Urgent and Emergency Care teams across the North East and North Cumbria are appealing to the public to only attend A&E or call 999 if they have serious or life-threatening emergencies.
Bas Sen a Consultant in Emergency Medicine and Director of Emergency Care at Newcastle Hospitals said: “Although the number of COVID-19 cases in our communities and our hospitals are continuing to decline, we still face challenges posed by the pandemic which includes adhering to social distancing and infection control precautions
“This means the space available to care for people and allow our staff to work safely still remains reduced by between 30 and 50 per cent and we know this will continue for some time to come.
“At the same time, we know that many people who come into our A&E department could have been dealt with much more quickly and safely by an alternative healthcare service.
“So, we are continuing to urge the public to think pharmacy, GP and 111 first and only attend A&E or call 999 if you have serious or life-threatening emergencies.
“Those that do turn up to our A&E department will of course be assessed clinically by a member of our team but will be re-directed to a more appropriate service for their needs if they don’t need emergency care.
“By thinking of alternative services people will be doing their bit to help stop the spread of coronavirus, keep people safe and keep A&E for those that really need it.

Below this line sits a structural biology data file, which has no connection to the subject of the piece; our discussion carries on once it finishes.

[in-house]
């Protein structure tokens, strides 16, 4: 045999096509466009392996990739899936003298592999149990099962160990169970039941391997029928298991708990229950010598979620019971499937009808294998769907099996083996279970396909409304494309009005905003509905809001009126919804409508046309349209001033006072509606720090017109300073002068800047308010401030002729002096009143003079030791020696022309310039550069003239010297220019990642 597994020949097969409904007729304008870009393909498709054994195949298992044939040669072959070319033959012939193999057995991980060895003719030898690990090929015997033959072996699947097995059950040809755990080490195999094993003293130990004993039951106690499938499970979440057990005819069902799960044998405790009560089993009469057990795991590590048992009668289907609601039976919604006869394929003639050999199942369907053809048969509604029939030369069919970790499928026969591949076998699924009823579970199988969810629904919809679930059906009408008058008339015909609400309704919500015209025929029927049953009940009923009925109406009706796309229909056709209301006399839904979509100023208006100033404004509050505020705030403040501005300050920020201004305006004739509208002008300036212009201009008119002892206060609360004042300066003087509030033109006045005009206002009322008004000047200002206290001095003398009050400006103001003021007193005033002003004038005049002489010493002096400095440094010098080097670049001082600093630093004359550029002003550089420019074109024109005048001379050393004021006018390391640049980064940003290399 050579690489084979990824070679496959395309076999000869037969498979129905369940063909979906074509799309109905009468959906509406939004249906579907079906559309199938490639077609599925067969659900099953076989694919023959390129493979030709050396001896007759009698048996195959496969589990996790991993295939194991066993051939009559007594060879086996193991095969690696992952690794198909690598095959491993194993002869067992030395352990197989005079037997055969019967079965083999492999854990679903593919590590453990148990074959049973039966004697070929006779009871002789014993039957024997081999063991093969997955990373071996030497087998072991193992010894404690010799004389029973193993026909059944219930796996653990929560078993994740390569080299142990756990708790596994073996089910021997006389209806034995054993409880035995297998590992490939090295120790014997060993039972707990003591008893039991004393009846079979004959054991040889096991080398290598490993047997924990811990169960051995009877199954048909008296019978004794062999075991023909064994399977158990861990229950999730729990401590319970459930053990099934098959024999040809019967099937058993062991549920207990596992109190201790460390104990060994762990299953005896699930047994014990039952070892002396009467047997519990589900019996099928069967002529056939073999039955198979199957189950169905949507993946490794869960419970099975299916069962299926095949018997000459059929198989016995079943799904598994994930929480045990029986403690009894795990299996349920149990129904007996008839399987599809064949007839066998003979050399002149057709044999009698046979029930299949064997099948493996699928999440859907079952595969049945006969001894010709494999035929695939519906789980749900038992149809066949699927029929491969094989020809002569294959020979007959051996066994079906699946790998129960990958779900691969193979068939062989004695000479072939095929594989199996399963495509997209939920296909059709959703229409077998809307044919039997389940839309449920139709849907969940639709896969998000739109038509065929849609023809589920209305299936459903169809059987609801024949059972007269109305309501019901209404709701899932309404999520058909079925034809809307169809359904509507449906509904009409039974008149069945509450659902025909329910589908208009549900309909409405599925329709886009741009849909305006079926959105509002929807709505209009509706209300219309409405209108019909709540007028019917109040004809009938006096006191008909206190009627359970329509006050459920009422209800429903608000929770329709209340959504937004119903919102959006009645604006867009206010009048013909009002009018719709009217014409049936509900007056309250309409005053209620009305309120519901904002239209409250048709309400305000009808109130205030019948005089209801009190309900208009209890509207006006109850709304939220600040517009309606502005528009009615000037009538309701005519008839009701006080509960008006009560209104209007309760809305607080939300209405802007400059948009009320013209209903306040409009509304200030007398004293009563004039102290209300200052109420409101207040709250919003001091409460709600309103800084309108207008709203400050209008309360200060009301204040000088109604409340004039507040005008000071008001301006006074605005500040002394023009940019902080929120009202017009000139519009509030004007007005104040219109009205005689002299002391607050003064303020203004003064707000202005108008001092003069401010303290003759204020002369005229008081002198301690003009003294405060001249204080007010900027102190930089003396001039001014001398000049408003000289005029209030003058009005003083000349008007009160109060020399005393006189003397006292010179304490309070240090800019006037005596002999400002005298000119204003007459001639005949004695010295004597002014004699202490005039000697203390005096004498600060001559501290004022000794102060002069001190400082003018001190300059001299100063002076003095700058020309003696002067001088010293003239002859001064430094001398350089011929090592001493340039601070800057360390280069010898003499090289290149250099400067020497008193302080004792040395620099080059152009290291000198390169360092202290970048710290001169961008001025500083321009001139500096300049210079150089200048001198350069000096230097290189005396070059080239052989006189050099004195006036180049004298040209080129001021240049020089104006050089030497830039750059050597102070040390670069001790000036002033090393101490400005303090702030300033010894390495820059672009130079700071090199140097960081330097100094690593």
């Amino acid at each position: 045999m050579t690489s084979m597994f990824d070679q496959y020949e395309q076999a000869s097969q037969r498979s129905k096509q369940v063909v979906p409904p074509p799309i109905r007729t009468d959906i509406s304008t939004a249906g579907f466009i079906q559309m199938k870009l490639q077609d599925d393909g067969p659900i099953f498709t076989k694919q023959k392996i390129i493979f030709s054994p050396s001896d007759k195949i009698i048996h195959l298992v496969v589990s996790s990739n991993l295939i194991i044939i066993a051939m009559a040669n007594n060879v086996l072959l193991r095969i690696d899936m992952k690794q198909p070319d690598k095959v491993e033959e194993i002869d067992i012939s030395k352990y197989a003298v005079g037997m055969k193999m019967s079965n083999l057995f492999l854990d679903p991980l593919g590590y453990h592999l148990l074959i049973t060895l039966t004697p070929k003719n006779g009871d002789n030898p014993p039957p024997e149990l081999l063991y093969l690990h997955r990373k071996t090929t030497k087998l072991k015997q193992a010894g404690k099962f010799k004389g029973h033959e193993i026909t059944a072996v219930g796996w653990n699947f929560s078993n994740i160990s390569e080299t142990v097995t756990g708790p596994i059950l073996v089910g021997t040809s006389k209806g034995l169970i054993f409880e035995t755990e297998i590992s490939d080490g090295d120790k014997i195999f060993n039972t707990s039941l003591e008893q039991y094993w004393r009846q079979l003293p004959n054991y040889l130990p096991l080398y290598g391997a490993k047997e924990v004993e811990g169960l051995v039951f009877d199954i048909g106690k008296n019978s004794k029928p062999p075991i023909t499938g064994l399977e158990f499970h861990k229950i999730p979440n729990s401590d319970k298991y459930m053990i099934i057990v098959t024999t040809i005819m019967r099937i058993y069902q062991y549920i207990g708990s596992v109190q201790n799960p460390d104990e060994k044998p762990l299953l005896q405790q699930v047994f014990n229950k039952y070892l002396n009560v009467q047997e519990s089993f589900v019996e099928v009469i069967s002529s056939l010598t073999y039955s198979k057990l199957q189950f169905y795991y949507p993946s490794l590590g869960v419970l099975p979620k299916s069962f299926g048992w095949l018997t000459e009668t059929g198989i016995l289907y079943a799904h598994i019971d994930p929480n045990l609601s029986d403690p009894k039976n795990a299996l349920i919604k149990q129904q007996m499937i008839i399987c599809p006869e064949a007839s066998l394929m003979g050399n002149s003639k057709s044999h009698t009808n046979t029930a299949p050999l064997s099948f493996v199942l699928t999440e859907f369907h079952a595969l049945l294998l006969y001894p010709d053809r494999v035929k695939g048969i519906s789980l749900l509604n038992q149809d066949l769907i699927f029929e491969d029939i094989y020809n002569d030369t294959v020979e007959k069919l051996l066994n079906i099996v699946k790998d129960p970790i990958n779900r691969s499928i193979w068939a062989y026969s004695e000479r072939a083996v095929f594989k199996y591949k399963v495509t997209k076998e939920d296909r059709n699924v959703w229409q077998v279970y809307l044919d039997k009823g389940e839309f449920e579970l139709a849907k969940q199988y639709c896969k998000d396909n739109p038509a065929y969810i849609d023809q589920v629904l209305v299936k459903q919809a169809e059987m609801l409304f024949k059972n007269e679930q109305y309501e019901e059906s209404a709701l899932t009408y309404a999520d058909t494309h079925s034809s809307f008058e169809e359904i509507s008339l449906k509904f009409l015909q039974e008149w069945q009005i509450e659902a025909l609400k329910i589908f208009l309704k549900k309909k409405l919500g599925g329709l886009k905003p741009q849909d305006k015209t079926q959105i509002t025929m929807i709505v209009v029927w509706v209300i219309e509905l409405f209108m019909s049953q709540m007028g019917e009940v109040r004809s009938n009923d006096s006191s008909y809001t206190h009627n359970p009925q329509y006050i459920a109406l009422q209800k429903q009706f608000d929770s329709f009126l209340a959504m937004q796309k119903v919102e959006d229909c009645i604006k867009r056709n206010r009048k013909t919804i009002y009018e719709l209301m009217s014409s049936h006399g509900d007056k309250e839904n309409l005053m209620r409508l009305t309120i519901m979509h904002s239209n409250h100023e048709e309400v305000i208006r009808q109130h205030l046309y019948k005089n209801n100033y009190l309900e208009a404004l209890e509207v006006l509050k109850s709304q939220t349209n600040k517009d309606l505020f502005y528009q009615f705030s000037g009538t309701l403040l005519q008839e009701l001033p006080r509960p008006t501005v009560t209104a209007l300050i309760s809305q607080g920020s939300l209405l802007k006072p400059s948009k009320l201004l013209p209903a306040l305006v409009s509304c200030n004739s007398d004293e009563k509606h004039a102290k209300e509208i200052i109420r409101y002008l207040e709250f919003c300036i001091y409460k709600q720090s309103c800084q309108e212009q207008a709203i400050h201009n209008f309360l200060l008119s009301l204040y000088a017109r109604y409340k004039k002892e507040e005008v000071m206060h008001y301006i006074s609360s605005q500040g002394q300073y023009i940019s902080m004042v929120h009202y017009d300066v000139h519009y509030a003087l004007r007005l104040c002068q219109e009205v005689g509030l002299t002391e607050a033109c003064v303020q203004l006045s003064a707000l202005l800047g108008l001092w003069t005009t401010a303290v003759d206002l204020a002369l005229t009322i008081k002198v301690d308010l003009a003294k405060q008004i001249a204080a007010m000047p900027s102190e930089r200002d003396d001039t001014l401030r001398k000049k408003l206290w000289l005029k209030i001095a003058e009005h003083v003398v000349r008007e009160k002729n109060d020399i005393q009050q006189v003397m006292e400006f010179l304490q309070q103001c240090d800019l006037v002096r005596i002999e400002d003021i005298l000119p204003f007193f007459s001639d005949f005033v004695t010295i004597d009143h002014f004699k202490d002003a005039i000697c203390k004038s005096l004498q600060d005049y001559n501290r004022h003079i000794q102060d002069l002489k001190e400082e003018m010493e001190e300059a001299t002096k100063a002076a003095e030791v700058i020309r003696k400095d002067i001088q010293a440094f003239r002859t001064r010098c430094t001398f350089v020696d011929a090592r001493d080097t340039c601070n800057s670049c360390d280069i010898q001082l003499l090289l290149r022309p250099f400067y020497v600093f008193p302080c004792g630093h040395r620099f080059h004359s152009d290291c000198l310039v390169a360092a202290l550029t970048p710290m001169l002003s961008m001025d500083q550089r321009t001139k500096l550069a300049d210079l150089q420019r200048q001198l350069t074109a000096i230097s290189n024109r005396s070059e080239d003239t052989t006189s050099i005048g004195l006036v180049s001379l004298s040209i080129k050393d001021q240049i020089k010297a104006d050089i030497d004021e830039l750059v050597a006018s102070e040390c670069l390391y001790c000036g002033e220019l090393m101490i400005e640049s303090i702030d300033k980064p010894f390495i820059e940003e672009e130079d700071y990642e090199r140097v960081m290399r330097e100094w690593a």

“Please remember that NHS 111 online or telephone can make direct appointments at surgeries, pharmacies and urgent treatment centres. They can also send an ambulance for serious or life-threatening issues.”
Staff at Newcastle Hospitals are also reminding people to remember
- If you are visiting any healthcare settings, please remember to wear a face covering and use our handwashing and alcohol gel facilities.
- Please attend appointments on your own, where possible, to limit the number of people on site and reduce the risk of infection to other patients and hospital staff.
- If you suspect you have COVID-19 stay at home and get a test. You cannot access testing through A&E.
And as restrictions start to ease in the coming months and with warmer weather on the way, the NHS is also asking people to use services sensibly.
Clinical lead for the North East and North Cumbria Integrated Care System, Professor Chris Gray, said: “Over the coming months as restrictions start to ease and the weather improves we are asking people to act responsibly, follow the rules and consider carefully the impact alcohol and other behaviours can have on NHS services such as emergency care.
“The support for the NHS has been amazing over the past year so we would like to thank all our communities but for all they have done to help us. Please keep this up, there are brighter times ahead if we all do our bit.”